Author

Zacker

Date of Award

8-1991

Degree Name

Master of Arts

Department

Philosophy

First Advisor

Dr. Michael S. Pritchard

Second Advisor

Dr. John Dilworth

Third Advisor

Dr. Paul Farber

Access Setting

Masters Thesis-Open Access

Abstract

This enquiry suggests a solution to a challenge posed by Bernard Williams (1985) in Ethics and the Limits of Philosophy to develop a positive ethical theory that fulfills his guidelines. In particular, the theory is used to solve two problems: (1) reflection typically uproots and destroys ethical beliefs, and (2) modern ethical theories typically answer questions about ethics universally and ignore their practical characteristics.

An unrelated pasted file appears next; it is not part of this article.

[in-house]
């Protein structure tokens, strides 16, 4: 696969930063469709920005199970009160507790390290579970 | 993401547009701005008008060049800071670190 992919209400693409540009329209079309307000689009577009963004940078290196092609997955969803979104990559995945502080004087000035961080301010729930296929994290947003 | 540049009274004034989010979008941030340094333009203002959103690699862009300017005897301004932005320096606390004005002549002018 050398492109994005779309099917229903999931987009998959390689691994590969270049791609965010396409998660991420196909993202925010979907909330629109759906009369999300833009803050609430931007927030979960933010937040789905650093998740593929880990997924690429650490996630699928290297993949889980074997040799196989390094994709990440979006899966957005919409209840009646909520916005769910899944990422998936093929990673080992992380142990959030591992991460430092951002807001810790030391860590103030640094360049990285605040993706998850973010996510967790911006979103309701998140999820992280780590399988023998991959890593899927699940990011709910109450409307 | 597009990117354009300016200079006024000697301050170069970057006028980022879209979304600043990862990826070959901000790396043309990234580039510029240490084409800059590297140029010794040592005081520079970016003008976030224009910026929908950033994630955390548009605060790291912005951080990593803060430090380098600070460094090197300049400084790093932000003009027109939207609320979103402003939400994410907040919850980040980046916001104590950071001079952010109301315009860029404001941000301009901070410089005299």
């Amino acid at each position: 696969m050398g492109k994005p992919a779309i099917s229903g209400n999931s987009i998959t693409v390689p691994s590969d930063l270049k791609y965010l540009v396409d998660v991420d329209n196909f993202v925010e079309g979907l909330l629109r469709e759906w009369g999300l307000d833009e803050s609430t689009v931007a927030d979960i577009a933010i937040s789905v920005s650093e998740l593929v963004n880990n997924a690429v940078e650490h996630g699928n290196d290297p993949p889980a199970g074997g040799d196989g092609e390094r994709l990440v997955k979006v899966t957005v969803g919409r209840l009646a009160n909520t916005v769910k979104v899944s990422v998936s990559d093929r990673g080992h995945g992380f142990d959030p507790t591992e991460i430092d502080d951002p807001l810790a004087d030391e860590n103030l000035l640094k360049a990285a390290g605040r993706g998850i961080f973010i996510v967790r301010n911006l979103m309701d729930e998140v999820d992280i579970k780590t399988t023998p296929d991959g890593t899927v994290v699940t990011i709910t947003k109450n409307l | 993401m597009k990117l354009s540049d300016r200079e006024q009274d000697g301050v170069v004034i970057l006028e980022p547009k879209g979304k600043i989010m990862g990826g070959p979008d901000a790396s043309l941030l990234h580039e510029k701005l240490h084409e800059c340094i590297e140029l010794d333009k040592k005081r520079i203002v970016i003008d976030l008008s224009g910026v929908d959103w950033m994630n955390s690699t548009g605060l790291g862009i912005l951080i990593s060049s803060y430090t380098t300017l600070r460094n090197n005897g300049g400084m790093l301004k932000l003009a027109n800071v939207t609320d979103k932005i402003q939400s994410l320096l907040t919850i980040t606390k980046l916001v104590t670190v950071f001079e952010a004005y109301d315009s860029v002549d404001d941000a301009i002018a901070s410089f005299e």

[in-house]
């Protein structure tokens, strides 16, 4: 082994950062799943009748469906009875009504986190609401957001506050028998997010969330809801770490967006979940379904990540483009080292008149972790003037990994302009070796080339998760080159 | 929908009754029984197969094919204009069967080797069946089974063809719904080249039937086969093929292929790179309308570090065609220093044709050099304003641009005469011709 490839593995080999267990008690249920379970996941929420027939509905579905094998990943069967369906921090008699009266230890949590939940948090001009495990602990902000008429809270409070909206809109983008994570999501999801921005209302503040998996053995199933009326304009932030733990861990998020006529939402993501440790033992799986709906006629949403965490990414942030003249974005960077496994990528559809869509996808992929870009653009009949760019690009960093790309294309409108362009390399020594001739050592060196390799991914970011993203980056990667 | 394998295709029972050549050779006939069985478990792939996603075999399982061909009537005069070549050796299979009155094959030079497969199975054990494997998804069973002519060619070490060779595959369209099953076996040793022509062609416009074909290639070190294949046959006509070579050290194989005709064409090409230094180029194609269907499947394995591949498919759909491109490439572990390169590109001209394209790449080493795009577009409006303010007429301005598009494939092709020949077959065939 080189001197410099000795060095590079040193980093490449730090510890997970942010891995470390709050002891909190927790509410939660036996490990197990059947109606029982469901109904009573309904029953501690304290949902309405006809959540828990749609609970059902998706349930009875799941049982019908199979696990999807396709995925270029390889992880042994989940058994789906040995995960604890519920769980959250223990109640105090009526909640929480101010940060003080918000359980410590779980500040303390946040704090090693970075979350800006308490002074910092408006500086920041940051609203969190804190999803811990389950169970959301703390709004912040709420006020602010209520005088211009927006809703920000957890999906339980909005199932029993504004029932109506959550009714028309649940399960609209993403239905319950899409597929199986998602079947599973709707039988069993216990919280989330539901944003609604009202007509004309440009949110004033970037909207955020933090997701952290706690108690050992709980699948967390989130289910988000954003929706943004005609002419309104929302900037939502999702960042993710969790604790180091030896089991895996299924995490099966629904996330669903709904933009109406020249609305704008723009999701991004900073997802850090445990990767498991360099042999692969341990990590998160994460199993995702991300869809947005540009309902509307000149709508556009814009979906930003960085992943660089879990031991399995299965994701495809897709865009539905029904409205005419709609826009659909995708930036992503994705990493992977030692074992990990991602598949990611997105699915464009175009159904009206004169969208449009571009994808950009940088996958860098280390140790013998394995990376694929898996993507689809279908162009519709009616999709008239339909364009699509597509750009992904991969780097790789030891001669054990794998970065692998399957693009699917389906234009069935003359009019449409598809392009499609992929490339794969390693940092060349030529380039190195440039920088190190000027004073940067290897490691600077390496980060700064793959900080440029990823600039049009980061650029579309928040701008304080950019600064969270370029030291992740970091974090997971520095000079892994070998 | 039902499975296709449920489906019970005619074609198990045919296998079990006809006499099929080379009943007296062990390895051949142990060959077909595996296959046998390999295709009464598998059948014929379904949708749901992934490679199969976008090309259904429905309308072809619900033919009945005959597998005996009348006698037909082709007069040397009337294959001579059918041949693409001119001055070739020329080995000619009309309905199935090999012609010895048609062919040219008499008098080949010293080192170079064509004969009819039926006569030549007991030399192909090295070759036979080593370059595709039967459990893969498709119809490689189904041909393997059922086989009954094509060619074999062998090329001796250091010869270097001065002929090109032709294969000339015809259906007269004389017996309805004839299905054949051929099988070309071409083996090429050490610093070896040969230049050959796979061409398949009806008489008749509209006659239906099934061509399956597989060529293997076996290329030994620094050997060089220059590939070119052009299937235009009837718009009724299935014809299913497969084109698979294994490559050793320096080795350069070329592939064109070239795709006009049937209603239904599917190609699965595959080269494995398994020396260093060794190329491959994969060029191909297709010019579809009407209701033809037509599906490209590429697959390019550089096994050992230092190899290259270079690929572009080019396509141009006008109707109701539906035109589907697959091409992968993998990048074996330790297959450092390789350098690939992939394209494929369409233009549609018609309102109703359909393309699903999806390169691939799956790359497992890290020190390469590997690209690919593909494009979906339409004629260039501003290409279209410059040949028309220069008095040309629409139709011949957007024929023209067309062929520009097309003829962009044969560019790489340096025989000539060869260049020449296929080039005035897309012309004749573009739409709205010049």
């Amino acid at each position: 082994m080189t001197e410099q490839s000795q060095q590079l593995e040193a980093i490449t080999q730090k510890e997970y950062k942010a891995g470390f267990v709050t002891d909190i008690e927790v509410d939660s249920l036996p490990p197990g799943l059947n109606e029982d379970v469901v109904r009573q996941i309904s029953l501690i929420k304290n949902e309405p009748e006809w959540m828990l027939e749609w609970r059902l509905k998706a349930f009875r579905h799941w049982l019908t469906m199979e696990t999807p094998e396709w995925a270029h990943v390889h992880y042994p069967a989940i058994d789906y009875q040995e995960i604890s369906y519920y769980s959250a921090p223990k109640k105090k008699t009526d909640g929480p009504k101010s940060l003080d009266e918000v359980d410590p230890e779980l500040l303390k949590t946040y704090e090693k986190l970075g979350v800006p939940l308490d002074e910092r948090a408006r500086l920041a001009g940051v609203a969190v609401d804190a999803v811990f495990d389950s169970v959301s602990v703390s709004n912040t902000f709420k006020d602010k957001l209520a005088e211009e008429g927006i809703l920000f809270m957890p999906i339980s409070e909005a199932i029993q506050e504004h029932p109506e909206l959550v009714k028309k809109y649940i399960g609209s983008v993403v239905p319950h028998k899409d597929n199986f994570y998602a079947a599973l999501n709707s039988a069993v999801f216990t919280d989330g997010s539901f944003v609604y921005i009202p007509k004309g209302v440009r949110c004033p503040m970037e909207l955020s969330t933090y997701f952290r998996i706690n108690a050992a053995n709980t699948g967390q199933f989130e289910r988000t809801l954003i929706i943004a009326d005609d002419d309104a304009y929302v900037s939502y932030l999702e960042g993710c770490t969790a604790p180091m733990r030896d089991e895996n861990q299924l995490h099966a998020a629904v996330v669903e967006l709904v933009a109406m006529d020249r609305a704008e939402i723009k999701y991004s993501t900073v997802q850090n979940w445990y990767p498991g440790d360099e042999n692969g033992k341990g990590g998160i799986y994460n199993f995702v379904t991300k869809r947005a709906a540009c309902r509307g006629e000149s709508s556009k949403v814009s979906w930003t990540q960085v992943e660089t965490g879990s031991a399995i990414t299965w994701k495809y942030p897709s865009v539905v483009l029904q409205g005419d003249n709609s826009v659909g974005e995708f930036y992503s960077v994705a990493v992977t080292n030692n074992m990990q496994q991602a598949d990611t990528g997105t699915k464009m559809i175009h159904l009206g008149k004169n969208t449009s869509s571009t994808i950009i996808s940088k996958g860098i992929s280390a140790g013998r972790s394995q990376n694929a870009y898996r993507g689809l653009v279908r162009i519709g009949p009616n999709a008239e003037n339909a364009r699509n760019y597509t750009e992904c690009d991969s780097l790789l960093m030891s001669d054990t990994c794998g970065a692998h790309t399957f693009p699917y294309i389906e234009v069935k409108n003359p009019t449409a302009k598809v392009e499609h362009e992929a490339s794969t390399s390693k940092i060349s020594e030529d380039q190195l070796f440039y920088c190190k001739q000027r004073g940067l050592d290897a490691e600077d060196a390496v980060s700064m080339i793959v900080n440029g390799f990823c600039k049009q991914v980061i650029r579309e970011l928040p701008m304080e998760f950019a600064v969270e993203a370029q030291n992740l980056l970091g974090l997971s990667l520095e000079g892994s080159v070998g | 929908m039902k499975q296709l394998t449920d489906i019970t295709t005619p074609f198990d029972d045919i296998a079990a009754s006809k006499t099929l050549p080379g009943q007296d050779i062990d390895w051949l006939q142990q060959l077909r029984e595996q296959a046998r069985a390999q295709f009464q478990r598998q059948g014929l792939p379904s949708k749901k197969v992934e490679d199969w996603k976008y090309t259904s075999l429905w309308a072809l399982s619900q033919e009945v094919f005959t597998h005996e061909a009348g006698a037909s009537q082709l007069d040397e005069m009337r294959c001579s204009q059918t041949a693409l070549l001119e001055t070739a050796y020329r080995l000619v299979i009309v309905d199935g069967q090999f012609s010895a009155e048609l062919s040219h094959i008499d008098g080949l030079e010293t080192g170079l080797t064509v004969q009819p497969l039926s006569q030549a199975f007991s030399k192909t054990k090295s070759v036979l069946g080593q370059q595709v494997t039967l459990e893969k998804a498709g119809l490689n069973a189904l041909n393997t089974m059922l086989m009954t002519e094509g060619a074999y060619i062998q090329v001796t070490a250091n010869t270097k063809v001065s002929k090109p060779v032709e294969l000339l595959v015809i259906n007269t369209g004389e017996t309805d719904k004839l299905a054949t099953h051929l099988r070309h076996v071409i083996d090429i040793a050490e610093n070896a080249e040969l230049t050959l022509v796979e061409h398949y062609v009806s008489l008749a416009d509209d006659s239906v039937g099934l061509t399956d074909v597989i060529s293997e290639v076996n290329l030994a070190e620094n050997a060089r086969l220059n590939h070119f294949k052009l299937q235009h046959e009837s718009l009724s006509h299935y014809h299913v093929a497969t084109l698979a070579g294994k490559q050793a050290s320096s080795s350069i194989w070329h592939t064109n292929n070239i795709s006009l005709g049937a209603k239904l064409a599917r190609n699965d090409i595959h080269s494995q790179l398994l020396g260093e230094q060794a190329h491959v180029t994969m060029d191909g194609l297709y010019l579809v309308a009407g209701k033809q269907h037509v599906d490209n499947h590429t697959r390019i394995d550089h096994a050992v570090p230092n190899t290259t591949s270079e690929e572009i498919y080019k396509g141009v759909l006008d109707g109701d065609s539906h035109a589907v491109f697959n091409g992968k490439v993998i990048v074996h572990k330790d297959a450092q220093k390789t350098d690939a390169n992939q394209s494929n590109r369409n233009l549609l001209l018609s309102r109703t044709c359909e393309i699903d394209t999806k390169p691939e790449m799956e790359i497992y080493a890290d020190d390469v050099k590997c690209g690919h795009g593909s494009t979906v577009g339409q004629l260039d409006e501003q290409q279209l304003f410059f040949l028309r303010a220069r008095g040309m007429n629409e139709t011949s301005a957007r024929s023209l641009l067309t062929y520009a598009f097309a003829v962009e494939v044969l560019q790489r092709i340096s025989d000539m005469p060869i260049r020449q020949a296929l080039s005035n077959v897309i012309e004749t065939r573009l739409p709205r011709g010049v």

Casuistry, as explained by Albert R. Jonsen and Stephen Toulmin (1988) in The Abuse of Casuistry: A History of Moral Reasoning, responds to Williams' challenge. To solve (1) casuistry must employ thick ethical concepts, ethical concepts with descriptive and evaluative portions. Discussions of thick concepts contain arguments relevant to the "ought-is" distinction, as seen in Peter Winch's (1972) discussions concerning conceptual understanding, and other relevant topics. To solve (2) casuistry's foundations, that is, Aristotle's distinction between theoretical and practical knowledge, are used. The latter discussion examines arguments concerning utilitarianism, the categorical imperative, Henry S. Richardson's (1990) "Specifying Norms," among others.

Included in

Philosophy Commons

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